There is nothing mysterious about the IBS’s procedures for choosing a symposium venue. In general, local organizers suggest a venue and a topic, and the IBS enters into dialog with those local organizers. In 2016 IBS members in Israel asked about submitting a proposal for a future symposium, and I invited them to do so. The proposal was heatedly discussed at the IBS general meeting in Leipzig in June of 2019, at which Finn Iunker, along with a number of other people, spoke eloquently against the proposal. Others spoke, equally eloquently, in favor. At the IBS business meeting in Portland, Oregon in October of 2019, two proposals for future symposia were discussed and voted on: the Israeli proposal for 2022 and another proposal for British Columbia in 2024. After a good deal of discussion, both proposals were approved by overwhelming—and indeed unanimous—majorities. In other words, at the Portland meeting not a single IBS member spoke out against either proposal, even though, as president, I warned those present that there had been a somewhat contentious meeting in Leipzig only a few months earlier, and that the IBS could expect negative blow-back about a decision to hold a symposium in Israel.
I should also point out that from 2016 to 2018 I served on the Delegate Assembly of the Modern Language Association (MLA, the major professional organization of North American teachers of language and literature in higher education), and each year the question of boycotting Israel came up: BDS, i.e., the Boycott, Divestment and Sanctions movement. Some members strongly supported an MLA boycott of Israel, and the Delegate Assembly, during my tenure, addressed this issue extensively and often. In 2017 the entire MLA membership voted against boycotting Israel, ratifying the following language: “Whereas endorsing the Palestinian Campaign for the Academic and Cultural Boycott of Israel contradicts the MLA’s purpose to promote teaching and research on language and literature…be it resolved that the MLA refrain from endorsing the boycott.” The vote was 1,954 to 885. I am therefore familiar with the arguments on both sides of this issue, as are many U.S. academics. Similarly, in 2020, the American Historical Association (AHA) also voted down a resolution in favor of boycotting Israel. It is safe to say that many U.S. academics, as well as many academics elsewhere in the western world, are familiar with arguments for and against the BDS movement. As IBS president let me stress that a primary goal of scholarly organizations is to encourage dialog and discussion, especially at an international level, and this goal is not well served with boycotts and ostracism.
I write the foregoing in my official capacity as IBS President. As a scholar of German Studies, I personally engage with the cultural history of a country responsible for the worst crime against Jews in history, the Holocaust genocide. That history involves vicious antisemitism and the boycotting of Jews and their businesses. For me this horrific history implies a determination to fight against antisemitism, and it also involves support for the existence of the state of Israel—although I hasten to add, not necessarily support for all of that state’s policies. As a practical matter, I also believe that BDS plays into the hands of the Israeli Right and further isolates those on the Israeli Left who are critical of government policies with respect to Palestinians.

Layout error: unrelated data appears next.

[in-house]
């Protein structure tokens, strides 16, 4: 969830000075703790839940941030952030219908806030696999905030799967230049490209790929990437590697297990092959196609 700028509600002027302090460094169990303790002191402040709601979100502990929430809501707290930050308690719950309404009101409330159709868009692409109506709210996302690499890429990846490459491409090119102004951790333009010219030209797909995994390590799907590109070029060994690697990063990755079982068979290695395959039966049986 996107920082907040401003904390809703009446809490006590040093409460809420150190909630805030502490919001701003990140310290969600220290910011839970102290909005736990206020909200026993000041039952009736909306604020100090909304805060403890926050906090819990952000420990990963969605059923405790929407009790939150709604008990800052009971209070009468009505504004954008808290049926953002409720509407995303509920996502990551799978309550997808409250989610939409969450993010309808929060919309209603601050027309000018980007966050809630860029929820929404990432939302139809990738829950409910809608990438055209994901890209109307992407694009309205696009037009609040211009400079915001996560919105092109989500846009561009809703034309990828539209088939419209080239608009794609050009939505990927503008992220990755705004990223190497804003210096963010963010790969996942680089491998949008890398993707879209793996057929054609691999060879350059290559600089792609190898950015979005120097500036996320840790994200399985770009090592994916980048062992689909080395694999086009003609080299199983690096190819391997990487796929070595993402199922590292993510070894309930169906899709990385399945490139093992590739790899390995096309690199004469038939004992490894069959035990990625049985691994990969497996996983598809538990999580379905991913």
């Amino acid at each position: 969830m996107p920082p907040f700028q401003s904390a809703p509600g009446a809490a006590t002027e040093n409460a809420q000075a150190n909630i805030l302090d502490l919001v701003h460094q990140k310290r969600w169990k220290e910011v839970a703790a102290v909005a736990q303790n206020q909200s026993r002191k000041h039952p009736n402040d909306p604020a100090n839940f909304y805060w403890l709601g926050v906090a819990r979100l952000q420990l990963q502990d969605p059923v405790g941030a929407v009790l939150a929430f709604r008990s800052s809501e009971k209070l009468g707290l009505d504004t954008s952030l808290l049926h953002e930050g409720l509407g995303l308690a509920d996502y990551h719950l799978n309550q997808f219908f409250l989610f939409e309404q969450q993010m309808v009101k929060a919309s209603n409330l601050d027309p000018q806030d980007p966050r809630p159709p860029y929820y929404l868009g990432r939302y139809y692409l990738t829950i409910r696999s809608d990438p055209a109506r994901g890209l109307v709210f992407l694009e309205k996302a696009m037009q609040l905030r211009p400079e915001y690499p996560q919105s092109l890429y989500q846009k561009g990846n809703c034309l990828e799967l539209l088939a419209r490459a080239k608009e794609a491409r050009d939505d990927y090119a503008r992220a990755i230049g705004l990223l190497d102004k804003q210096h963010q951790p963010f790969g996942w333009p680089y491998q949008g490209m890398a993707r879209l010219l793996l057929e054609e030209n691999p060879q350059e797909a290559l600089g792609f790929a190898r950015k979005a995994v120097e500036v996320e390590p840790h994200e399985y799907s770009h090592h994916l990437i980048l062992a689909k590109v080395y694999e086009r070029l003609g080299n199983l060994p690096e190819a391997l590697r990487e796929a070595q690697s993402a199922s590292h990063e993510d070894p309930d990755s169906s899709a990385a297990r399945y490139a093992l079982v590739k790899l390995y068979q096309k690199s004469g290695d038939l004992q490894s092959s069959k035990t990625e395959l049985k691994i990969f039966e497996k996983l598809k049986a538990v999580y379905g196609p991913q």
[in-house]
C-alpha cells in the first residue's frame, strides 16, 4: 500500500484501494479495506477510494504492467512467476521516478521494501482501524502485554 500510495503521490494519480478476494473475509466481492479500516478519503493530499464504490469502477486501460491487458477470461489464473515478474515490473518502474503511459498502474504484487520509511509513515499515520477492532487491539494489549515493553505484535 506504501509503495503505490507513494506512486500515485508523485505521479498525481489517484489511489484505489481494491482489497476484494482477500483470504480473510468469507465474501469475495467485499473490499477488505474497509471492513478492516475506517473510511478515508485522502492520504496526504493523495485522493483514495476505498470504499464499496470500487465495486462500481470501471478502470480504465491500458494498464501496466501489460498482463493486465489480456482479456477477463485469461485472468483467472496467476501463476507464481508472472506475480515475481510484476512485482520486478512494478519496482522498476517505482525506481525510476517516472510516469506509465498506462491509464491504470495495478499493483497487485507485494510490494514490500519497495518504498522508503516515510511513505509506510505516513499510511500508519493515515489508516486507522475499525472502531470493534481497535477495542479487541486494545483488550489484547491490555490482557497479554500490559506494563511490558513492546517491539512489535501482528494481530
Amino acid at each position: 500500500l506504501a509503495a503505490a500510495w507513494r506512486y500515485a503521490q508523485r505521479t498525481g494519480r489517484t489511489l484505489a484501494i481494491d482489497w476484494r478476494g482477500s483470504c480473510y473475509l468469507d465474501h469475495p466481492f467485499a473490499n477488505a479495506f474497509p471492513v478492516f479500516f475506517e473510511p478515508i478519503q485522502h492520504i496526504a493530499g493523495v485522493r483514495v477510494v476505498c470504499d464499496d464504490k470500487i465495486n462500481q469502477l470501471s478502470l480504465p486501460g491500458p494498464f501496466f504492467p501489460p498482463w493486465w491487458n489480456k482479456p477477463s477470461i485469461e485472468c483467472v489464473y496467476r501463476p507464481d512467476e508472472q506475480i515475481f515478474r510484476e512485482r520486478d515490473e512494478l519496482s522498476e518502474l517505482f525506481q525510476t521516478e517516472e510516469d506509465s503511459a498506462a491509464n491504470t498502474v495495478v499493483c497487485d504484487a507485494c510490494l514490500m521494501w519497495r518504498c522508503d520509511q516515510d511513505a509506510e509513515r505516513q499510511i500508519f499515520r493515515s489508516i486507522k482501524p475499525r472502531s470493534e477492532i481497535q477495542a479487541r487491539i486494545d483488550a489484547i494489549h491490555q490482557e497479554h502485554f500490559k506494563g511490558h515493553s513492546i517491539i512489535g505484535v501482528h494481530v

The last years have seen a disturbing rise in antisemitism in the western world. My own city, Pittsburgh, was the site of a synagogue massacre in 2018, when a vicious anti-Semite murdered eleven people on a seemingly ordinary Saturday morning. Prior to that event I would never have believed that was possible in my city with its thriving Jewish community. Now I suspect that if it can happen in Pittsburgh, it can probably happen almost anywhere else in the western world.
Where would Brecht stand today vis-à-vis Finn Iunker’s appeal to the IBS members? “Don’t take part in this Brecht-washing of racism, oppression, inequality, injustice and deprivation of the freedom of speech.” Brecht was a pragmatist interested in real results in the actual world, not in a sense of being abstractly in the right: “Mit wem säße der Rechtliche nicht zusammen/ Dem Recht zu helfen?” Brecht lived in a world where it was difficult to know what was right and to maintain the high moral ground. We still live in such a world. This means that we must make choices, and no matter what choice we make, we could be wrong. We live in a world of problems and contradictions. But, as Brecht also knew, “Die Widersprüche sind die Hoffnungen!” [GBA 21: 448]